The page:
Willo's 2020 stock report: Week Five

By Thomas Willoughby

They did it. Those crazy sons of guns finally did it. After a 23-16 loss to the Panthers, and an 0-5 start, the Atlanta Falcons have fired Dan Quinn and Thomas Dimitroff. 

If we’re being honest, a move like this has been coming for a while. Not the Super Bowl, like a lot will suggest, but the days after. When they rushed the hiring of Steve Sarkisian. Decision making from that point forward has been abhorrent.

Am I pleased? No, not really. I always liked Dan Quinn for his optimism, and Dimtroff is the only General Manager I’ve known with the Falcons. It sucks, but it’s for the best, I think.

Anyway, plenty to dive in to, so let’s do it. Here’s your week 5 stock report.

Invest Heavily

Photo Credit: Abbie Parr-Getty Images

I don’t want to go too overboard with this, because I’m starting to think the “Invest Heavily” tag might actually be a curse. Kyler Murray is evaporated since I raved about him in week two. Patrick Mahomes was directly at fault for their loss to the Las Vegas Raiders this weekend after featuring in week three. We’re a full-on Josh Allen implosion away from this column being the new Madden Curse. In that scenario, expect the Saints to hold permanent residence at this spot for the rest of time.

For now, I will tentatively suggest going big on Russell Wilson. You’re going to hear, or have already heard, how much of an injustice it is that he’s never won league MVP. We’ll forget the fact that he’s never been the best player in the NFL at any point since he was drafted. But, over that time, Wilson has been something better. He’s been dangerously consistent.

Russell Wilson is an elite Quarterback, playing at an elite level, and has been playing at that level for a long, long time. His peaks have never been as high as Rodgers, or Mahomes, or even Ryan, but his troughs, sans Mahomes, have never been as low. He is overseeing a 5-0 Seattle Seahawks team with an absolute nothing defense, and is just dialled in. When you watch him play, you genuinely believe that nothing is going to stop him from winning games.

If Russ “keeps cookin’”, the 2020 NFL MVP won’t just be a glorified lifetime achievement award, but one deserved for this season’s efforts.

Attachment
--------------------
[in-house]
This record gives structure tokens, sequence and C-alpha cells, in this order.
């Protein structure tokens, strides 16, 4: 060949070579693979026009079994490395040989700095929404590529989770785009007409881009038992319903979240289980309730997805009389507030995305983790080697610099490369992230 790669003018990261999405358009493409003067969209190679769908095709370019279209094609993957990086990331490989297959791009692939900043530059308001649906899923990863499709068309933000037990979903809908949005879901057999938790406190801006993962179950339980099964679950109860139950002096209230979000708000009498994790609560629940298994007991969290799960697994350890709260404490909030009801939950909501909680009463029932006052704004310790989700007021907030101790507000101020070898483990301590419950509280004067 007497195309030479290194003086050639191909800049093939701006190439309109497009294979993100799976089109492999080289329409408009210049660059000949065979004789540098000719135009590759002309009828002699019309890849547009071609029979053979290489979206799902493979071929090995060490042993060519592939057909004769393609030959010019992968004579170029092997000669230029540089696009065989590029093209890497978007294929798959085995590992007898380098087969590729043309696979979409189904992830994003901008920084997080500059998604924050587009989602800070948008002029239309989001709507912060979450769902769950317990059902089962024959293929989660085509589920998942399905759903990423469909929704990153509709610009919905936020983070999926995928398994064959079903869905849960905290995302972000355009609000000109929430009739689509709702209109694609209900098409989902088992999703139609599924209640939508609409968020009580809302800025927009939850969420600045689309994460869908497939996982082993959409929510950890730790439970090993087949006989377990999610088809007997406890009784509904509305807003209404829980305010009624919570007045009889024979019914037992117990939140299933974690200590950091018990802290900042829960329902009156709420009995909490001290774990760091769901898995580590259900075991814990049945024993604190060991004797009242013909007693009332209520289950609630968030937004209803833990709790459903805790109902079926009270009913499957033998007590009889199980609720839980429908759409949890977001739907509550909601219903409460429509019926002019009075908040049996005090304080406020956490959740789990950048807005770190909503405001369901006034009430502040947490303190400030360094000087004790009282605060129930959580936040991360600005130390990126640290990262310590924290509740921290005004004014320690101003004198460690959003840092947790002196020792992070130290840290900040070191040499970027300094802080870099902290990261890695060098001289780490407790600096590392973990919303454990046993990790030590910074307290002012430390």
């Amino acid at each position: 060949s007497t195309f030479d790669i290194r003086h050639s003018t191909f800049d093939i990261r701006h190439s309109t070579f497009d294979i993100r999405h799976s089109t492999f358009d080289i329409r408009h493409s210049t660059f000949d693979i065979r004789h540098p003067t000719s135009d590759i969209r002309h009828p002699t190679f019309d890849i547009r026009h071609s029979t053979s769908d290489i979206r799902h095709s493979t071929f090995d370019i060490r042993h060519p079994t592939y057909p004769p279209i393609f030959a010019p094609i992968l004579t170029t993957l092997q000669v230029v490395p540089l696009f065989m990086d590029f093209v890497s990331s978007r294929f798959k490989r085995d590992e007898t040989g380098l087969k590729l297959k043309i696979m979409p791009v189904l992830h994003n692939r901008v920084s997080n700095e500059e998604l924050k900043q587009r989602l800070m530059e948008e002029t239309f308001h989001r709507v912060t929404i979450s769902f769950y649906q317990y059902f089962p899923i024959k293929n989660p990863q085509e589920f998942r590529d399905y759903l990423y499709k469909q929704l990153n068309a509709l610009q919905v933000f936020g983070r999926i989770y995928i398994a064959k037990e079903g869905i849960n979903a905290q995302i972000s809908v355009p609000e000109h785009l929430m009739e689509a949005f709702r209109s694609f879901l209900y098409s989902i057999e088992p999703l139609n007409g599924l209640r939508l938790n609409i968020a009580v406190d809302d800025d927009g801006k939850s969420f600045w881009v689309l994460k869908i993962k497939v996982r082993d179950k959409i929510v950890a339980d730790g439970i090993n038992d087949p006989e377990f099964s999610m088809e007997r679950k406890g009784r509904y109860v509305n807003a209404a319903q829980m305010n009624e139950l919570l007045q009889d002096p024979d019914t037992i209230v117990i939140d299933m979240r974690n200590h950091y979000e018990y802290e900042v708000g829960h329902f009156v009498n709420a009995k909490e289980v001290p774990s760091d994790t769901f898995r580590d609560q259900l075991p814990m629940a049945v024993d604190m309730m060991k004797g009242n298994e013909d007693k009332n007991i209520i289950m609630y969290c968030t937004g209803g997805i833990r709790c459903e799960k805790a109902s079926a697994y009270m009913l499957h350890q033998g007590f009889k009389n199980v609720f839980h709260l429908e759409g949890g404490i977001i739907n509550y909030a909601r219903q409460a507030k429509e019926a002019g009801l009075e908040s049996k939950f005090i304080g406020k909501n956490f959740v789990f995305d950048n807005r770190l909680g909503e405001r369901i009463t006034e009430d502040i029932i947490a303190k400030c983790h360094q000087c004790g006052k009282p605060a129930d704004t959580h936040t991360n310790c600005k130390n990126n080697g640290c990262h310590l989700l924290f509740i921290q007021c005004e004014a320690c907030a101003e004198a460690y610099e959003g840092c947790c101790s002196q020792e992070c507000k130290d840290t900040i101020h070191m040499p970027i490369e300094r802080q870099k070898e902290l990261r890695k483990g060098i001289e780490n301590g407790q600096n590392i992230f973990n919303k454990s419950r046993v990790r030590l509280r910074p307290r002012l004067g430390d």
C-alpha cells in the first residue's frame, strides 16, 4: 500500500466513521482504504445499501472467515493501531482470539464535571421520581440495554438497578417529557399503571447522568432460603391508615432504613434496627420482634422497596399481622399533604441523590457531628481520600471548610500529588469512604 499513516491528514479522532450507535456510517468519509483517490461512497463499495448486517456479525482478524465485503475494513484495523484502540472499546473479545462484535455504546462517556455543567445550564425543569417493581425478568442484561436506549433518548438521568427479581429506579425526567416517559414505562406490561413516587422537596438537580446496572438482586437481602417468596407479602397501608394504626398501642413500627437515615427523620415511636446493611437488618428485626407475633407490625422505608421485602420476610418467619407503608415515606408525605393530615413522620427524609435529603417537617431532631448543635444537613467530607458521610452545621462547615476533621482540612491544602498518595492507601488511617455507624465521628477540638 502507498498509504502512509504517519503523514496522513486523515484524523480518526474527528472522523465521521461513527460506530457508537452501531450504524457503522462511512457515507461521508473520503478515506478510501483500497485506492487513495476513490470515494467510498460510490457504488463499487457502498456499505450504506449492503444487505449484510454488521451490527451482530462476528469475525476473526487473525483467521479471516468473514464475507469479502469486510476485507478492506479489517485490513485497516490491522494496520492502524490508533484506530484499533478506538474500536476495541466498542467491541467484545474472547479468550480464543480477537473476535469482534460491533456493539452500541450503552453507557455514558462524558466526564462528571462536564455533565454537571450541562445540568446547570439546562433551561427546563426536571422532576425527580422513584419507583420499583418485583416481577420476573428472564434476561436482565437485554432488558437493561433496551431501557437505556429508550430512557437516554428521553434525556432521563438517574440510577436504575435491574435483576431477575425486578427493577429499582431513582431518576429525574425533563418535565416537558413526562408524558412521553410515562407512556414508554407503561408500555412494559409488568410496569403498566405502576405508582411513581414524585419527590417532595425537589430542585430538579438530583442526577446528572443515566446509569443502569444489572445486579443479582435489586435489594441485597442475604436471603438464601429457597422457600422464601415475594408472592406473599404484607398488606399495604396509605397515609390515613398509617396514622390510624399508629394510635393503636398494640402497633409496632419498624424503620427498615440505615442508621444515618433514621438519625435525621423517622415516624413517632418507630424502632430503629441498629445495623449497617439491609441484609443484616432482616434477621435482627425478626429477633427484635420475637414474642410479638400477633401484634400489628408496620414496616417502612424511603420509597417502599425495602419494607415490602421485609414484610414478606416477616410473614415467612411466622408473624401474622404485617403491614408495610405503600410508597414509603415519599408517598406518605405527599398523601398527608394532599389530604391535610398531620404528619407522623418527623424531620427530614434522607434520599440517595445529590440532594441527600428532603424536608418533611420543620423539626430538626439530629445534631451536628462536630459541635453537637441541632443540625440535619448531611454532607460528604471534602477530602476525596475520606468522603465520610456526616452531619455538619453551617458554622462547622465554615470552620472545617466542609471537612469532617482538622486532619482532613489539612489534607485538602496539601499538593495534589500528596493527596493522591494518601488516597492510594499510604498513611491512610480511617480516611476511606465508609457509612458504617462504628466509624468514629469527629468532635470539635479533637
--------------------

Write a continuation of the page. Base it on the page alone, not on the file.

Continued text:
Trending Up

Credit: Maddie Meyer (Getty Images)

The NFL has a habit of deifying fine-to-good players, without any real reason. Maybe it’s the nickname culture that is prevalent in American sports. I can’t help but feel like “The Red Rifle” moniker has done more for Andy Dalton’s career than his play ever did. I like Gardner Minshew a lot, but would I as much if “Minshew Mania” wasn’t a thing? These are, again, fine-to-good players. But they’re held up, for the most part, because they’ve basically become a punchline. Walking memes. The most used meme of them all, though? “Fitzmagic”.

Except, unlike most memes, Fitzmagic has legs. Fitzmagic has been a thing for as long as I’ve been following the sport, and will probably linger long after Ryan Fitzpatrick has retired. Fitzmagic is a phenomenon. 

The 2020 Miami Dolphins aren’t a good side. They have the makings of a good side, don’t get me wrong. But, in their current form, they’re little more than a trap team for those who underestimate them. The San Francisco 49ers are one such team. Brian Flores and company sprinkled a little Fitzmagic on them and racked up 40 points.

Fitzmagic burns bright for a few weeks and fizzles out. Such is the cycle. With very winnable games over the next two weeks, however, expect it to cause wonder for a little while longer.

Keep An Eye On

Photo Credit: Benjamin Hager - Las Vegas Review-Journal

Last season I, clearly wrongly, went all-in on the Oakland Raiders. They subsequently fizzled out and their season ended sooner than I felt it should have. If anything, that has added further evidence to the case of the stock report curse. In 2021, the Las Vegas Raiders sit 3-2, and I find myself struggling to not dive headfirst into that pool again.